Form Smart Swim Goggles have been widely adopted by age-groupers and pros but what’s that first-swim experience really like in the pool?
We had the opportunity to try Form’s goggles alongside pro stars Kristian Blummenfelt and Skye Moench at the 2022 Collins Cup in Slovakia, giving us the chance for a first-swim verdict on the tech that’s taking tri by storm.
But first up, a quick explainer of how the goggles work for the uninitiated. Form Smart Swim Goggles feature a small screen built into one of the goggle lenses (you can wear them either way) giving a high-contrast display while swimming. This can include metrics like time, distance, pace, interval or rest details, splits, calories burned, heart rate (via a Polar sensor), stroke count, stroke rate and distance per stroke. You can even pair with compatible Garmin and Apple watches for use in open water.
With the onboard electronics taking care of stroke detection, turns and rest periods, this means a totally hands-off approach, allowing you to concentrate on your stroke or workout with instant feedback.
The swanky 50m outdoor pool at x-bionic sphere, the 2022 Collins Cup venue, provided the perfect venue for testing in harsh light conditions. Here, two of the Triathlon Vibe team got some solid time in the water with the tech alongside Blummenfelt and Moench, two of the top pros who partner with the brand. So did Form’s goggles live up to the hype? Let’s dive in and find out.
From the first stroke or two, any worries about the clarity of the screen were instantly dispelled by the crystal clear view despite being outside in bright sunlight. Another couple of lengths later and the display, which you can easily imagine being obstructive, proved to be nothing of the sort. It’s always right there when you need it, but look further ahead or at the bottom of the pool and it quickly goes out of focus without impeding your vision or distracting from the job at hand.
With all the measurements coming from the sensors on the goggles, we were intrigued to find out how reactive the goggles were to turns and rests. The answer was ‘very’. On every turn, the goggles’ display flashed up pace, giving a handy insight without having to show that field all the time. Meanwhile, stopping at the end of a length quickly triggers the rest timer, with no need to press a button. But if you do need to tweak anything mid-session, the Form goggles’ two-button operation is also a cinch to use.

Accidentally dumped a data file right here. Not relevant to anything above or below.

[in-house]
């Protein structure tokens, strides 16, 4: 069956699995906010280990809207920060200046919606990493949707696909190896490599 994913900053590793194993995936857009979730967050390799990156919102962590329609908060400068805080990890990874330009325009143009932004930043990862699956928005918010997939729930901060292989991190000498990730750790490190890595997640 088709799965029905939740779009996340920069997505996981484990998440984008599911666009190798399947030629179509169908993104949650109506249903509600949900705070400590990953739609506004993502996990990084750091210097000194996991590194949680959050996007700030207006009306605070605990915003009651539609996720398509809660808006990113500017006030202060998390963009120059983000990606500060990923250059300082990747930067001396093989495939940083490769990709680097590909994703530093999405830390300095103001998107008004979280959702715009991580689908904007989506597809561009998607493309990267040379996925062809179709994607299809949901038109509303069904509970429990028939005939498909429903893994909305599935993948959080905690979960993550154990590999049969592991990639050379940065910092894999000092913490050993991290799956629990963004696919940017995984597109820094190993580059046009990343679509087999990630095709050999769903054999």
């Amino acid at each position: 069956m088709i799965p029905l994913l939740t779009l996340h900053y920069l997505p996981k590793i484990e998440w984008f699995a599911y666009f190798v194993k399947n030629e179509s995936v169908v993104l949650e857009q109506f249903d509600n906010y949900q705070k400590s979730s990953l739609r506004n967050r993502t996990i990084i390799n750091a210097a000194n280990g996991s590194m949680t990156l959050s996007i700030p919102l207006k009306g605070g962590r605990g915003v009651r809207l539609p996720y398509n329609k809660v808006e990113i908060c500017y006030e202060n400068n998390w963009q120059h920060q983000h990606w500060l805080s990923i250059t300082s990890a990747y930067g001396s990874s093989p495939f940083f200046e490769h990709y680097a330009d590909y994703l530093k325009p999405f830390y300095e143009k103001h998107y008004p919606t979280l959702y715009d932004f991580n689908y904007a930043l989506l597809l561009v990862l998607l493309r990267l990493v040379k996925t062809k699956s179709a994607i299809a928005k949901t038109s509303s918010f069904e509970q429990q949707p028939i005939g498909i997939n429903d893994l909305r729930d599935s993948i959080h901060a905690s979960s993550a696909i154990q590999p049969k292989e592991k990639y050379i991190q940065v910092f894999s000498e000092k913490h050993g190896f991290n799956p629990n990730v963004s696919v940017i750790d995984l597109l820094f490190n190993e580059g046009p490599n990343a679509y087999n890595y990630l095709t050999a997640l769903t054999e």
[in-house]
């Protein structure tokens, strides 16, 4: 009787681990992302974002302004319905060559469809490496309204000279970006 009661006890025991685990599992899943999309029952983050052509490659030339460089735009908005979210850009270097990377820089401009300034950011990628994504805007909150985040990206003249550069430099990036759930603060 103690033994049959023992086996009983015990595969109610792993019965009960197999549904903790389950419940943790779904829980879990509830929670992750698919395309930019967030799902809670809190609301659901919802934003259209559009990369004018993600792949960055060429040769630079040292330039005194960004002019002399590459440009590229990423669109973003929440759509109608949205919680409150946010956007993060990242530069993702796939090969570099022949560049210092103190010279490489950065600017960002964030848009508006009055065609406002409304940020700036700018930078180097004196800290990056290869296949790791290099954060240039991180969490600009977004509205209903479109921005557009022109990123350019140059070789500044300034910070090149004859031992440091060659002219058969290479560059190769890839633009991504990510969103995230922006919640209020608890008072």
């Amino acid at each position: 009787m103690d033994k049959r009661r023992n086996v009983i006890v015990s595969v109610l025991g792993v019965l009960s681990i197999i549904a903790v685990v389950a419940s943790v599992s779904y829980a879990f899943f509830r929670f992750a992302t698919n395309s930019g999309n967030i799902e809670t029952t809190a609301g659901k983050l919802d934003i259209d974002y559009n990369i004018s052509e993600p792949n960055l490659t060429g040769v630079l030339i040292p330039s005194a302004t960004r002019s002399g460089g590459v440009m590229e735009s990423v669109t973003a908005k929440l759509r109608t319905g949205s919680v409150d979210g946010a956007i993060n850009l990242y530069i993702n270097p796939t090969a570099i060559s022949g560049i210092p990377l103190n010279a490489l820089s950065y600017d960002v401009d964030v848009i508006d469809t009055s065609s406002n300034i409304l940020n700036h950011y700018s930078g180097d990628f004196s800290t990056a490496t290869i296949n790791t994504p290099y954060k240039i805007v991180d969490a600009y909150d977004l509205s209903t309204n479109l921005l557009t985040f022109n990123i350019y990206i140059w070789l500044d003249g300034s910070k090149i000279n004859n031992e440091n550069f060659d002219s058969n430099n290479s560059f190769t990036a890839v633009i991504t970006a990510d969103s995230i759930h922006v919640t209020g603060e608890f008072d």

Having the data right in front of you when you need it is the biggest winner with the Form Smart Swim Goggles. As you focus on one element of your stroke, getting instant feedback on everything from distance per stroke to your pace is so valuable for self-improvers.
Meanwhile being able to hone pace and desist from going out too hard during intervals is another benefit that’ll pay dividends when racing. One other unforeseen plus was that the display can make you more aware of your head positioning, helping to avoid unwanted head rotation.
In terms of accuracy, the Form goggles were the clear victor against our Garmin Forerunner 245. Not admittedly one of Gamin’s top-spec watches, but the total distance was correct on the goggles and short on the watch.
There’s a big practical element here too. There’s zero distraction from glancing at a watch face during turns, pressing buttons for laps or wondering if you’re on pace. That’s not only great while swimming, but means that during rest periods, you can concentrate on getting in deep breaths rather than fiddling with a watch.
In short, the Form Smart Swim Goggles take care of it all, letting you get on with the business of improving your swimming.